On Friday having removed numbered and cleaned the ceiling beams (They're all different sizes so numbering is crucial!), we re-fitted a few temporarily to make a floor to work from to clean & wash (With a damp cloth) the thick tree trunk beams above, get rid of all the dust, then used plastic sheeting, remaining wood from the shims Arnie had + lots of 13mm staples to attach to the upper beams. This way we can exclude most roof dust and the space above the children's room can be used for ample storage.
Next week we'll finish plastic sheeting the other half and I'll dark stain and sellac the wood, ready to go back in.

Arnie can begin completing that room once he's done the remaining electrical, staining and varnishing work on the stairs, or maybe I can do that so he can move on.

There's clearly lots to do here, but it should be faster than the master bedroom since there's only wallpapered Plywood ceilings to fit, rather than the more intricate Sugi ceilings and not many walls (Lots of sliding shoji doors).
We still need to figure out a few aspects of the design, but I reckon 2-3 weeks and it can be all done. Next will be the dining room, followed by the first lounge. The kitchen & pantry will be left till last.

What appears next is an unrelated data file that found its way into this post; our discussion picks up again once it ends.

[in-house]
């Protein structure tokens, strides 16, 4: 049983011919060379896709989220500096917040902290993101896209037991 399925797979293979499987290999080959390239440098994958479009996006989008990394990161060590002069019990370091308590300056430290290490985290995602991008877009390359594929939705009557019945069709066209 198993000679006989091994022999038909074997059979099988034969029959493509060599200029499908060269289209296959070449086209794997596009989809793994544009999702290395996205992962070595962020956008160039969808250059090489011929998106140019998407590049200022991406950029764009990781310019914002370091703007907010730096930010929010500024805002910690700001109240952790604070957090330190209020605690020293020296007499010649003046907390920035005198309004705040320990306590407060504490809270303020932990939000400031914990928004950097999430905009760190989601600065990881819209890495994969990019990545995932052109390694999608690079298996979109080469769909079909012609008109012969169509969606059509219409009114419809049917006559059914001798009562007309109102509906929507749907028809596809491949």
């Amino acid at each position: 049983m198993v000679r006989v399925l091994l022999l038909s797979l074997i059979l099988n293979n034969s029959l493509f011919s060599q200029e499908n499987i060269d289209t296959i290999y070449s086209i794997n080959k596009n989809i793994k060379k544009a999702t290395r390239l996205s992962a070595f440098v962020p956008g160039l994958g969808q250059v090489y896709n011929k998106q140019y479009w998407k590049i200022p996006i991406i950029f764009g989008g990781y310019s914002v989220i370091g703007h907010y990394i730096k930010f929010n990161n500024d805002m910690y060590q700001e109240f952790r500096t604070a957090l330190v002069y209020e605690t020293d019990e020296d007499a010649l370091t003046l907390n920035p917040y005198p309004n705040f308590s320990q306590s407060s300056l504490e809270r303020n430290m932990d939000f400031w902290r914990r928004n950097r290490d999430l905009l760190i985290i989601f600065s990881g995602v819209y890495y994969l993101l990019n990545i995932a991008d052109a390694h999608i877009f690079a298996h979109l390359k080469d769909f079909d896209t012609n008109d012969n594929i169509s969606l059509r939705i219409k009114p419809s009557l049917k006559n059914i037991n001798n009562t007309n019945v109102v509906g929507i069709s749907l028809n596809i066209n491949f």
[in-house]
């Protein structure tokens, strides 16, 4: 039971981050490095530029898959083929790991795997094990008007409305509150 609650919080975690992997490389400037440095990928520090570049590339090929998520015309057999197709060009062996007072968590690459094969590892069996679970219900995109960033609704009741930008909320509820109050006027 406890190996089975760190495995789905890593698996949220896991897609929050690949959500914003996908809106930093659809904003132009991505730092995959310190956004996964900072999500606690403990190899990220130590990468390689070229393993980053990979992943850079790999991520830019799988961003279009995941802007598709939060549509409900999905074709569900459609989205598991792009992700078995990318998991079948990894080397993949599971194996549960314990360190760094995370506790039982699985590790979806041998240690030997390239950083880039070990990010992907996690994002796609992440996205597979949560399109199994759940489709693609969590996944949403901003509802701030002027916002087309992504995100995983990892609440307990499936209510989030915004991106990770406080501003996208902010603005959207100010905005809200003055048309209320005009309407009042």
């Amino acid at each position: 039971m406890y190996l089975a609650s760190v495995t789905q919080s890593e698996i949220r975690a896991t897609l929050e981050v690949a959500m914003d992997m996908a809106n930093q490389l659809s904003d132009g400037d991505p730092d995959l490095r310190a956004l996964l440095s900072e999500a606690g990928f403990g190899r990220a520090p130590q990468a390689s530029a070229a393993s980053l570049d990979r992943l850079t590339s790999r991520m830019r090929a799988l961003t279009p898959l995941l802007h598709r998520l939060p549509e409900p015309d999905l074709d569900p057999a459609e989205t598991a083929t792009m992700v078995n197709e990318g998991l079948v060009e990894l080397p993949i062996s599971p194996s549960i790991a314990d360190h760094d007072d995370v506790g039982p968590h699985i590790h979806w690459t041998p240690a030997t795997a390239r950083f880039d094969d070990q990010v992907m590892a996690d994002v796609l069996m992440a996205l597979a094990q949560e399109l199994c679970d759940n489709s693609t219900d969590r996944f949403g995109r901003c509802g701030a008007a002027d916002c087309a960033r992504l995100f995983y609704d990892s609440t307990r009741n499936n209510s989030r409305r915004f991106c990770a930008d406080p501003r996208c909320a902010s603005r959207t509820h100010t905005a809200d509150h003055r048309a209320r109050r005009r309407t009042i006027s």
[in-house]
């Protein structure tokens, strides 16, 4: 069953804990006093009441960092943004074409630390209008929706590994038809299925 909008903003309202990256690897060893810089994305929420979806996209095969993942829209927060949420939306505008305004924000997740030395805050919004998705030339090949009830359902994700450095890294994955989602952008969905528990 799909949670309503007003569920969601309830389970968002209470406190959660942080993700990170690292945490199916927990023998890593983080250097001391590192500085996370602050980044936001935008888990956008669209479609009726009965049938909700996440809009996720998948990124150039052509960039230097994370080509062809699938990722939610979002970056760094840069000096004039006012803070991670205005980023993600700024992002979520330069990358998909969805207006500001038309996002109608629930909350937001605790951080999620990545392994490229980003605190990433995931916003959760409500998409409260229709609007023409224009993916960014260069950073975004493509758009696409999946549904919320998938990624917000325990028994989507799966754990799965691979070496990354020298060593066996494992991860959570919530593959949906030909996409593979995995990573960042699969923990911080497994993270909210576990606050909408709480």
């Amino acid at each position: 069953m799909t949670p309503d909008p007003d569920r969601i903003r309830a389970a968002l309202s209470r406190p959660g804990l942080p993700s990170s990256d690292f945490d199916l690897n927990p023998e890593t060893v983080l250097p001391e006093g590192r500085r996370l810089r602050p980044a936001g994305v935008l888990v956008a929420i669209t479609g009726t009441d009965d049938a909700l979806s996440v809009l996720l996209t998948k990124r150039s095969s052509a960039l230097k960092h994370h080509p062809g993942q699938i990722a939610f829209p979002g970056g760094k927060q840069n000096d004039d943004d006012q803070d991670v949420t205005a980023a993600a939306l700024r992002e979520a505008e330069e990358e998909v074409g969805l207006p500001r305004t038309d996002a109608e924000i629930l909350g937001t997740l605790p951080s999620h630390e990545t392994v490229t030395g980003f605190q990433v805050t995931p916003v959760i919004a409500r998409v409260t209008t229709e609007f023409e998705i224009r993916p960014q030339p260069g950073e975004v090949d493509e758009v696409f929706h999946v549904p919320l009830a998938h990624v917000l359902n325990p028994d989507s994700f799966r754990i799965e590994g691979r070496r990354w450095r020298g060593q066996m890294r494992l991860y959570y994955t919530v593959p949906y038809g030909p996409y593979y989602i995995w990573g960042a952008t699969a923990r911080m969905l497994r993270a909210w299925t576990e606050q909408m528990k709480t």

The guest room upstairs can be finished after we've already moved in, but ideally before if possible. And I have to fix up the old bathroom too, but that's only temporary as we have big plans for that to do when funds allow, based on all glass walls and ceilings facing the edge of the forest with two bathtubs. One for hot, one for cold water, since it's so good for blood circulation.

For now we'll use the kitchen much as it is, so we have time to really consider the layout we want and tailor it to make a space where 1 or more people can cook together and friends can sip a drink, snack & relax when they visit. It could take about 3+ years to really complete the interior to the standards we want, but that's part of the enjoyment of seeing a project develop I think. It's a lot like building cars, only much larger.

Guess I'd better stop for now, before I get too over excited thinking about it all. These are dreams thankfully coming true after years of thinking, praying and working hard towards saving up to have our own place someday.

Time's ticking along quickly as ever and we still have a lot to get done before we can move in - end of October so we'll see.

All the time the baby inside my wife's belly's getting larger. Life has a habit of throwing challenges in everybody's path, but thankfully we're enjoying these despite the hard work. I'd also like to thank Arnie for his tireless dedication to the work at hand. In many ways this house is becoming a tribute to your amazing skills.

Pantry, Spiral Staircase, Coat Wardrobe & Wiring

Some time ago, Arnie made most of the new pantry. Wall & ceiling surfaces currently remained unfinished since all the house's electrical wiring, plus internet, digital TV signal, etc. will come from here. This will be one of the last rooms to be finished, but it's a lot better than it started (So eaten by woodworm it was super light when dismantled!